The Air Force estimates that without a serious recruiting effort, it will be short 700 fighter pilots eight years from now -- so it is offering retention bonuses of up to $225,000 to stay in the service for an additional nine years.
The deadline to respond to this unusual help wanted ad is Sept 30.
“Now we do have a fighter pilot shortage. We're currently about 200 fighter pilots short,” said Maj.Gen James Jones, US Air Force, Operations Plans and Requirements.
“We are concerned about it... and we anticipate that fighter pilot shortage will continue to grow in years to come.”
The Aviator Retention Program would offer fighter pilots $25,000 a year to stay on.
The reasons for the shortage? Fighter pilot fatigue after 12 years of war. Sequestration, which has one-third of the air force fighter squadrons grounded. Plus commercial airlines offer higher salaries on average .
Boeing estimates there will be a global need for 460,000 new commercial pilots over the next two decades, which will add to the need to woo the U.S. military's ace pilots.
The FAA has also raised the qualification requirements for commercial co-pilots from 250 flying hours to 1500, making U.S. military-trained pilots with years of experience even more attractive.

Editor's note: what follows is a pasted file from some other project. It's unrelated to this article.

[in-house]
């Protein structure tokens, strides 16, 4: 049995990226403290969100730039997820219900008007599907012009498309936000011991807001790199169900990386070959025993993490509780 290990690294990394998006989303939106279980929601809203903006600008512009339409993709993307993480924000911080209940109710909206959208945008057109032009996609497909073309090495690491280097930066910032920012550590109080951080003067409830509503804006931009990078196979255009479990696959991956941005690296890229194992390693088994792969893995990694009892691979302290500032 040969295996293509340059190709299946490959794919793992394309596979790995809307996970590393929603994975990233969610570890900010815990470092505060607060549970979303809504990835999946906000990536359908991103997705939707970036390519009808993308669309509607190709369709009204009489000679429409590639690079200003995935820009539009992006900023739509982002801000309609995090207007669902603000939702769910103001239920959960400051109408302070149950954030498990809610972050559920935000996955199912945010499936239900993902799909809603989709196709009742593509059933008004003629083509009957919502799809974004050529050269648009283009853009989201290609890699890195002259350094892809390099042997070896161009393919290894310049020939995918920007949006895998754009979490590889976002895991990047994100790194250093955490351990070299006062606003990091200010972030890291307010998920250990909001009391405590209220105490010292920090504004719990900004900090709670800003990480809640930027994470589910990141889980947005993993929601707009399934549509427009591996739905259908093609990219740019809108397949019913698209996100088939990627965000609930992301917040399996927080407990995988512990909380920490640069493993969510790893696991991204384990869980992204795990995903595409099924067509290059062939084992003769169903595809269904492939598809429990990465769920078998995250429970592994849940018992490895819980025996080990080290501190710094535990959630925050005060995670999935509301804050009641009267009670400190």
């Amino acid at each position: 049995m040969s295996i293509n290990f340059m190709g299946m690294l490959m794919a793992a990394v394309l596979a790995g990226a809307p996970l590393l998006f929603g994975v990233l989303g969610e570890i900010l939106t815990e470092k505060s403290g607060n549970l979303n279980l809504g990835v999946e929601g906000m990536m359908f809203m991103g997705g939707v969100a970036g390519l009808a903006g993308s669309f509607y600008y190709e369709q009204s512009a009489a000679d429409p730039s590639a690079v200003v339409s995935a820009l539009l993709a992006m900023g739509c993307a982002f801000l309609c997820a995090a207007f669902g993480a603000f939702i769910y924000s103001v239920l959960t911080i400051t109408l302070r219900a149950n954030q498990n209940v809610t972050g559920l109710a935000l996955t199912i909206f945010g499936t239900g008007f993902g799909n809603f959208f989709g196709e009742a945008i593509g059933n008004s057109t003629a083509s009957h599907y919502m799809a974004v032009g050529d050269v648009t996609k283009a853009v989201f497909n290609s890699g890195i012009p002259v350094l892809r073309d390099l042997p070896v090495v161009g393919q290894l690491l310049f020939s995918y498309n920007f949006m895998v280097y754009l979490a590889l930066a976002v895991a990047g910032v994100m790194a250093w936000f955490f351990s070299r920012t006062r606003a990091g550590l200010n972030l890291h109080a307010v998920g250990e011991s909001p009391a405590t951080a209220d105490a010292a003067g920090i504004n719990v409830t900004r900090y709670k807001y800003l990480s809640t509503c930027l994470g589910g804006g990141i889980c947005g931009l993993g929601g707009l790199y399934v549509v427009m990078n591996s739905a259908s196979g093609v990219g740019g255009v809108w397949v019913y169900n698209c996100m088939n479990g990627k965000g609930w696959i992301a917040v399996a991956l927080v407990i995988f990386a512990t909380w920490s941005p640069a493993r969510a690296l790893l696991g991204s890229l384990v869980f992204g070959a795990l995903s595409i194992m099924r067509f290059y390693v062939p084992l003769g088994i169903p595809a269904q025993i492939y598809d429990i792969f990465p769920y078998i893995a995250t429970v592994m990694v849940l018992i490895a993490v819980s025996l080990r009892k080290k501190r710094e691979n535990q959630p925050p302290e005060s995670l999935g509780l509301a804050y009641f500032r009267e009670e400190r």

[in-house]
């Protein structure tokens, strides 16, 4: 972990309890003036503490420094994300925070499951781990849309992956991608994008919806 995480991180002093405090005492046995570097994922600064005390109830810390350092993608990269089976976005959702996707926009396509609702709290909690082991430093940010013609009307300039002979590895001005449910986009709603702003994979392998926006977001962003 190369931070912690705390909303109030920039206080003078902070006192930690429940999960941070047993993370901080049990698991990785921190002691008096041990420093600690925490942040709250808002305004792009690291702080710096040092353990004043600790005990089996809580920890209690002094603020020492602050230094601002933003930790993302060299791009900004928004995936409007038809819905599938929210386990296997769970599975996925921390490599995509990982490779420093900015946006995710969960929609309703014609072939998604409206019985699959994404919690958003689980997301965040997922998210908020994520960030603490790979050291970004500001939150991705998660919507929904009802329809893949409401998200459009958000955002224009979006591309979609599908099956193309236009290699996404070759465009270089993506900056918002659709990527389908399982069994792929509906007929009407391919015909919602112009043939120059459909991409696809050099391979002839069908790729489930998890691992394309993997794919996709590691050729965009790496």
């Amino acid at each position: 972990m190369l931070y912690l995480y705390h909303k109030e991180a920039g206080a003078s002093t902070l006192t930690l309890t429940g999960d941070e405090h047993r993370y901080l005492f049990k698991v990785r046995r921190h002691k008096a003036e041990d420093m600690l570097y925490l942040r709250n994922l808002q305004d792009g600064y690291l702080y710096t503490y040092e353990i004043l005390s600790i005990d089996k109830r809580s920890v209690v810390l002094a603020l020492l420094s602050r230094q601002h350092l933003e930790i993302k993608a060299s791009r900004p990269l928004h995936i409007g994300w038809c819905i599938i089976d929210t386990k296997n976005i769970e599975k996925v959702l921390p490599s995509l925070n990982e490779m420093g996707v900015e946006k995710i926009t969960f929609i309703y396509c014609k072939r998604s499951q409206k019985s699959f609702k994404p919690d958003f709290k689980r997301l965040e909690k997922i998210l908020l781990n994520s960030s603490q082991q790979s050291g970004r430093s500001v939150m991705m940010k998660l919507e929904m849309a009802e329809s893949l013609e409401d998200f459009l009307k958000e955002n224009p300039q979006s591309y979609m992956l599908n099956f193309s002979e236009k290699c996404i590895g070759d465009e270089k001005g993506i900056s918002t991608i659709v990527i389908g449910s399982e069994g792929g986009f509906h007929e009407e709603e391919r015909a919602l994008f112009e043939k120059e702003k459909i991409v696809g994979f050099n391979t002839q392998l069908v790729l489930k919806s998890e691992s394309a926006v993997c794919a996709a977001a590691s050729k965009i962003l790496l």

Some fighter pilots are retiring, frustrated that their experience in the cockpit was underutilized when they were reassigned to fly unmanned drones. The Air Force has revisited that policy and is now training drone pilots without cockpit experience.
“And let's remember, these fighter pilots are flying $100 million airplanes, or $150 million, if they're early models of F22s or F35s,” explained Retired Air Force Lieutenant General Tom McInerney.
“So the experience and that they need to keep flying such expensive material aircraft is what the Air Force is aiming at.”
It currently costs the taxpayer about $6 million a year to train one fighter pilot in today's Air Force.
Jennifer Griffin currently serves as a national security correspondent for FOX News Channel (FNC). She joined FNC in October 1999 as a Jerusalem-based correspondent. Her first years as a journalist were spent in South Africa.